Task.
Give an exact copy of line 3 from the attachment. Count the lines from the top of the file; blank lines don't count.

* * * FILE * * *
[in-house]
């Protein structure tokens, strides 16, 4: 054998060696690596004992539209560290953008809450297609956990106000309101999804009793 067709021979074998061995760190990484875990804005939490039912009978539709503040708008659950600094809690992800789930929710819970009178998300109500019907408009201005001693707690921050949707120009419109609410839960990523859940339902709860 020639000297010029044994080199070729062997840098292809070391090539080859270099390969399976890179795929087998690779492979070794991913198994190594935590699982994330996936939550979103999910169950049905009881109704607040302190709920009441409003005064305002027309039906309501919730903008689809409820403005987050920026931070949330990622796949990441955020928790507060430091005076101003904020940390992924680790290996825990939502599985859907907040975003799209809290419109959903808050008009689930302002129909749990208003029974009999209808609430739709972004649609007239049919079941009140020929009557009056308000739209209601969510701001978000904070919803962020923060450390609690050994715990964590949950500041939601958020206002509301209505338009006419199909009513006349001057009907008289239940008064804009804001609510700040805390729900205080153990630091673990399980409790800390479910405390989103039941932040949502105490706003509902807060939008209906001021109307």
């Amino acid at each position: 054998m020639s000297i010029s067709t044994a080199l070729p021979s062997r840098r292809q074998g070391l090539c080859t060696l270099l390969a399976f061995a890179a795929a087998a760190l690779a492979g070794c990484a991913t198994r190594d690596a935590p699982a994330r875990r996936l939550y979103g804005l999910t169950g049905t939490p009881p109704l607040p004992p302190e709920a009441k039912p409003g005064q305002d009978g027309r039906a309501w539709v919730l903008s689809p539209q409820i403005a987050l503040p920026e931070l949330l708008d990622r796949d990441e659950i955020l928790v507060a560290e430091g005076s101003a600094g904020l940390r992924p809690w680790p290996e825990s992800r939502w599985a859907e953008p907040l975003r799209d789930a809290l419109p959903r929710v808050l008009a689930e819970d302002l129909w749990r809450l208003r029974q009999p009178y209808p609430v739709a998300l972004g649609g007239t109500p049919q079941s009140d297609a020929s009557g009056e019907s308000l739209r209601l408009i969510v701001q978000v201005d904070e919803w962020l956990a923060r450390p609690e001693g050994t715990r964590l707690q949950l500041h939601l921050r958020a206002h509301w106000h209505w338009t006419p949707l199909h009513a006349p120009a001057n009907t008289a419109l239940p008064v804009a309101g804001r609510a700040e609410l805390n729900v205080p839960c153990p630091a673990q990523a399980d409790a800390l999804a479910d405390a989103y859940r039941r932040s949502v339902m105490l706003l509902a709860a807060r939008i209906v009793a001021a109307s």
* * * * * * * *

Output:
């Amino acid at each position: 054998m020639s000297i010029s067709t044994a080199l070729p021979s062997r840098r292809q074998g070391l090539c080859t060696l270099l390969a399976f061995a890179a795929a087998a760190l690779a492979g070794c990484a991913t198994r190594d690596a935590p699982a994330r875990r996936l939550y979103g804005l999910t169950g049905t939490p009881p109704l607040p004992p302190e709920a009441k039912p409003g005064q305002d009978g027309r039906a309501w539709v919730l903008s689809p539209q409820i403005a987050l503040p920026e931070l949330l708008d990622r796949d990441e659950i955020l928790v507060a560290e430091g005076s101003a600094g904020l940390r992924p809690w680790p290996e825990s992800r939502w599985a859907e953008p907040l975003r799209d789930a809290l419109p959903r929710v808050l008009a689930e819970d302002l129909w749990r809450l208003r029974q009999p009178y209808p609430v739709a998300l972004g649609g007239t109500p049919q079941s009140d297609a020929s009557g009056e019907s308000l739209r209601l408009i969510v701001q978000v201005d904070e919803w962020l956990a923060r450390p609690e001693g050994t715990r964590l707690q949950l500041h939601l921050r958020a206002h509301w106000h209505w338009t006419p949707l199909h009513a006349p120009a001057n009907t008289a419109l239940p008064v804009a309101g804001r609510a700040e609410l805390n729900v205080p839960c153990p630091a673990q990523a399980d409790a800390l999804a479910d405390a989103y859940r039941r932040s949502v339902m105490l706003l509902a709860a807060r939008i209906v009793a001021a109307s």